MIT’s Susan Murcott expands ceramic-filter production to three continents, bringing jobs and curbing disease.
CAMBRIDGE, Mass. -- Design 2.007, MIT's most famous mechanical engineering contest, culminates on Wednesday and Thursday, May 5th and 6th, in a gravity-defying race up a sheet metal "mountain."
"MechEverest," the name of this year's design challenge, began in the usual manner at term's beginning, when each student in Professor Alexander H. Slocum's course, Design and Manufacturing I, was presented with a box of items ranging from windshield wiper motors to rubber bands.
The goal of the course is to design, build and drive, via remote control, a machine that can perform assigned tasks while defending itself against competing machines. The contest is structured as a single elimination competition, with rounds lasting 45 seconds each.
For MechEverest, the tasks include climbing the mountain and dumping hockey pucks in X-shaped holes. Each competitor may begin with up to ten hockey pucks loaded into his/her machine. The object is to drop the pucks into the cross-shaped holes as high as possible on the table. Contestants' machines may not cross the center line of the "mountain" to attack an opponent's machine until he/she has scored at least one point.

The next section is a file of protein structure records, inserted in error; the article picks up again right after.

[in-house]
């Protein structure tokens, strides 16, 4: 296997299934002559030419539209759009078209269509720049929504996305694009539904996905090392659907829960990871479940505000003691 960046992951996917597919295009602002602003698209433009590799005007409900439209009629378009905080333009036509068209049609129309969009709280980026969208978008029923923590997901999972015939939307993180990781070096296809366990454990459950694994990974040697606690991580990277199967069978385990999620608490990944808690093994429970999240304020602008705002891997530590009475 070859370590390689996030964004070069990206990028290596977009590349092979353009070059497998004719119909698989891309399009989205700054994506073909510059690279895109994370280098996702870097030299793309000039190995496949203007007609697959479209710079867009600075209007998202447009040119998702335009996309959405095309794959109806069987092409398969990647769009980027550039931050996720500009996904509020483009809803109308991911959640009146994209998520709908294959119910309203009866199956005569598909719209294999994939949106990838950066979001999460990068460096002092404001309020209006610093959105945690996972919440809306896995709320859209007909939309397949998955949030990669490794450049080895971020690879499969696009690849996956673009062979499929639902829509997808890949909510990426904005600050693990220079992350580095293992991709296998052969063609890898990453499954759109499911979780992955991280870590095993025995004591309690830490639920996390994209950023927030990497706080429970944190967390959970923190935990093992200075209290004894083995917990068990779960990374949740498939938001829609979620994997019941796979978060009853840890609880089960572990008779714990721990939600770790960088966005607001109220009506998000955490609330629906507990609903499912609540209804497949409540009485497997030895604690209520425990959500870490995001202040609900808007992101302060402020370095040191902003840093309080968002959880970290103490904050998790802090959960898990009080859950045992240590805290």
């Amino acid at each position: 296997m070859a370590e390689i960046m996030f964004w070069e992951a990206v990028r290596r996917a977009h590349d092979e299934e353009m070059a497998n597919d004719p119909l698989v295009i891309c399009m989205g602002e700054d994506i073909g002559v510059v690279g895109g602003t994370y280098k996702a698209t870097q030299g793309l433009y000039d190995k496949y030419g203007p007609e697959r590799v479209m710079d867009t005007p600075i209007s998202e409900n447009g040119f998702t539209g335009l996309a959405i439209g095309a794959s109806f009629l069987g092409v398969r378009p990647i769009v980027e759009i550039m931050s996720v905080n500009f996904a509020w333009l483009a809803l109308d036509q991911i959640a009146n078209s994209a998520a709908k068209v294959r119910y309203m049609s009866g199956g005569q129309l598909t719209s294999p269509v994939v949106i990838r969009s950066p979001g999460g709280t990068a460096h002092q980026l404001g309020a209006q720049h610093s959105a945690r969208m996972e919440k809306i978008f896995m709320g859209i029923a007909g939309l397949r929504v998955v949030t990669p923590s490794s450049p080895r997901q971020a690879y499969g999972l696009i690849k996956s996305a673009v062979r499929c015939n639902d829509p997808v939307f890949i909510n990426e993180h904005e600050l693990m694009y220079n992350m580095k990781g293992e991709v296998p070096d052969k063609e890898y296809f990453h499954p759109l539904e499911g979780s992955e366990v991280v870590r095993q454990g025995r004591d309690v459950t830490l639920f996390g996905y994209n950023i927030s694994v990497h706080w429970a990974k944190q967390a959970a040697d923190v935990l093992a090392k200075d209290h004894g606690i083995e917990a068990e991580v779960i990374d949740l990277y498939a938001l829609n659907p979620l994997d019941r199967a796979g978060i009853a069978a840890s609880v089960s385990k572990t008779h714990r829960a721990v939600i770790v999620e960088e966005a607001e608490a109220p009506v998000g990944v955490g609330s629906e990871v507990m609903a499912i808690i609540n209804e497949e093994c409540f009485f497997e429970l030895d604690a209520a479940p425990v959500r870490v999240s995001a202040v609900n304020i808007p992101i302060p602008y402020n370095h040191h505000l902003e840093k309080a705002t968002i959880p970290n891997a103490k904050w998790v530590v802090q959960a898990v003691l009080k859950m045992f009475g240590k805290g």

Professor Slocum said, "This year's contest is particularly challenging because gravity is no longer the contestant's automatic friend. In addition, there are a number of structural issues, such as a lightly damped compliant steel surface, magnets in the kit, and heavy hockey pucks as the scoring items."
David Abrameto came in second place in last year's contest, "Ballcano." An undergradate assistant for this year's course, Mr. Abrameto said, "The course was very stressful and time consuming, but also very educational. Last year's contest was a fantastic experience, and I personally had a great time going all the way to the finals and finishing second overall."
Jennifer D. Navarro, another Design 2.007 veteran, said, "2.007 is a great course, you learn planning, design, machining and time management among other things. It is probably one of the most enjoyable learning experiences I've had at MIT. The contest is also a great way to display what you have learned throughout the semester, it's much better than a final exam!"
MechEverest is free and open to the public.
When: Wednesday, May 5, 6pm and Thursday, May 6, 6pm
Where: Johnson Athletic Center, MIT Campus
Course web site: http://pergatory.mit.edu/2.007